Dr. Jose Rizal Park is the only park in Seattle named after a Filipino hero. It is home to the Filipino Community Center. Dr. Jose Rizal Park has been the site of many protests, including Filipino American community organizations, mainly the FANHS, The Philippine Independence Day Council, and The Filipino American Political Action Group. There is a community garden located in the park that was started by Eddie Bulosan, author of the classic novel America is in the Heart. This book inspired many Filipinos to immigrate to this country.
The Dr. Jose Rizal Park is one of Seattle’s most popular parks for weddings and receptions with its beautiful gardens, walkways, fountains, and more. The Dr. Jose Rizal Park is located on a historical site where many culturally significant events occurred or were created like:
- Oratorio de San Felipe Neri (built-in 1904) was the first Filipino Catholic parish church founded by Rev. Peter Crespin, a French priest. The latter helped Filipinos form the Roman Catholic Church here in Washington State. It also holds occasional concerts throughout the year, including classical music recitals for piano, violin, vocalists, and more!
- A statue of St. Martin de Porres, as a gift from Hawaii’s sister state, Hawaii!
- The first Filipino newspaper in the US was founded here by Mariano Guadalupe Vallejo called Ilocos Times (1912)
Reason to visit the Dr. Jose Rizal Park in Seattle
Many activities will keep you entertained all day long, from walking trails and playgrounds to swingsets. The people behind this project were dedicated to making it an experience unlike any other- something that would stay with you long after your visit was over and make you want to go back again!
You can see the Seattle skyline from here. Exotic plants and flowers, including birds of paradise. There is even an aviary with colorful tropical birds. The park also has beautiful gardens, walkways, statues of winged dragons, and other mythical creatures. Dr. Jose Rizal Park also offers a safe place for kids to play during the day with its fountains, swings, slides…and more! It is located in a residential neighborhood, so it’s not very crowded on weekdays but fills up quickly on weekends when people come from all over Seattle to enjoy this beautiful park. Seattle’s Chinatown/ID neighborhood is just minutes away from the University of Washington, where you can find many activities happening throughout the week or year that are open to anyone to attend.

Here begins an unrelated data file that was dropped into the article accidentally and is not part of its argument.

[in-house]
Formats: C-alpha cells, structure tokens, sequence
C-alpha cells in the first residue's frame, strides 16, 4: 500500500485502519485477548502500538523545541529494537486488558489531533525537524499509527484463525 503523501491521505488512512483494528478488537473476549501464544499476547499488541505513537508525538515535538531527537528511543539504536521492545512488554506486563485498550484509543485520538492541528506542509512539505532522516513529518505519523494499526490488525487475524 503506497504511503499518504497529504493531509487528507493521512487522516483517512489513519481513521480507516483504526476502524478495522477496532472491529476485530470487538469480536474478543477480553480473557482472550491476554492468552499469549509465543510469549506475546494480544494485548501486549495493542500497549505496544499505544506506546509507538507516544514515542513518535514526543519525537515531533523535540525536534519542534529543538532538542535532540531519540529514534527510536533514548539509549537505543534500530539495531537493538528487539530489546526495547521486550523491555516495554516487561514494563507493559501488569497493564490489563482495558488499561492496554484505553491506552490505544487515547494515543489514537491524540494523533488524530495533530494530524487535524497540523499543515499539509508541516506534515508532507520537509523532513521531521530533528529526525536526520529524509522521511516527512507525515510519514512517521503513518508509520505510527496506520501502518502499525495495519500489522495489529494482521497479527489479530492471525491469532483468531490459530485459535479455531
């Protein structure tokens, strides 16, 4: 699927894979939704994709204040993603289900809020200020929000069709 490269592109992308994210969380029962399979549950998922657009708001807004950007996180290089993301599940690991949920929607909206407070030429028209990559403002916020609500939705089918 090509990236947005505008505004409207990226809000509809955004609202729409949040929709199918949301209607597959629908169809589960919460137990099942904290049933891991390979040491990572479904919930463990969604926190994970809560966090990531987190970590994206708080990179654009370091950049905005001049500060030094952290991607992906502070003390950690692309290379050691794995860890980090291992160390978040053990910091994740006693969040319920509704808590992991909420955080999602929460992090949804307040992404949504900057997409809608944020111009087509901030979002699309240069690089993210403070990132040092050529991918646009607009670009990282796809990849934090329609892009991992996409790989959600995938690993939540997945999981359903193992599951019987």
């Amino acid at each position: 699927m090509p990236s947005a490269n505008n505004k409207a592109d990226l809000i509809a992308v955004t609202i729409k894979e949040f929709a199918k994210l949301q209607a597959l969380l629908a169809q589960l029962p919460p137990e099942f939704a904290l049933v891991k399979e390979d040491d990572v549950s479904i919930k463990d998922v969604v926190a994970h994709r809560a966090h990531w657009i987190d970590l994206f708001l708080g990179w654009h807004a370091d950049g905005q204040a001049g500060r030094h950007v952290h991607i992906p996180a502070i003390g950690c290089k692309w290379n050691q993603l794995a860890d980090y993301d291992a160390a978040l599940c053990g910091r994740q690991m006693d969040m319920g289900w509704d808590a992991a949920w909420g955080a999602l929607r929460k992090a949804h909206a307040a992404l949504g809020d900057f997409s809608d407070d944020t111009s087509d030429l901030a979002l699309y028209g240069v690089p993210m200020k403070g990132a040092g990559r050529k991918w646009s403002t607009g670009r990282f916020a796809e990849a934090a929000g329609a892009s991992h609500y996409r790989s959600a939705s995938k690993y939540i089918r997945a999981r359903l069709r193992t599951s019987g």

Dr. Jose Rizal Park has many beautiful and historical monuments and statues, including:
- Statues of saints Peter and Paul, patrons of the oratorio that was built on this site.
- The sculptures symbolize Mother Earth (the woman with her arms raised to support the globe), Father Time (the man who holds up his clock), Youthful Progress (a young male figure holding an electric light bulb), Refreshment of Sleep (man seated on bench reading newspaper while resting head against backrest), Prosperity by Labor (male worker carrying wheat sheaf), and Education (the female figure holding a book).
- The Wing Luke Museum showcases many artifacts from the Asian Pacific Islander American community and tells their fascinating stories.
Location and Admission
Rizal Park is located at 1007 12th Ave S, Seattle, WA 98144, United States.
It is bordered by E. Harrison Street on the east, 28th Avenue East on the west, and Belmont Ave to Lake Washington Blvd along the north and south.
It is situated at Lake Washington Blvd and E. Harrison Street in Madison Valley, which lies to the east side of Capitol Hill, north of Madrona and south of Leschi.
The park is easily accessible by bus or car. There are parking lots on both sides of the park and a garage nearby as well – It’s within walking distance from downtown Seattle, so you can get some exercise while exploring this historic neighborhood. Free parking is available in the block to the north of Dr. Jose Rizal Park on King St between Maynard and Juneau.
Dr. Jose Rizal Park is open from sunrise to sunset every day of the year! Please check their website for more information. Dr. Jose Rizal Park in Seattle is free and open to the public.
Phone: +1 206-684-4075
Website: Dr. Jose Rizal Park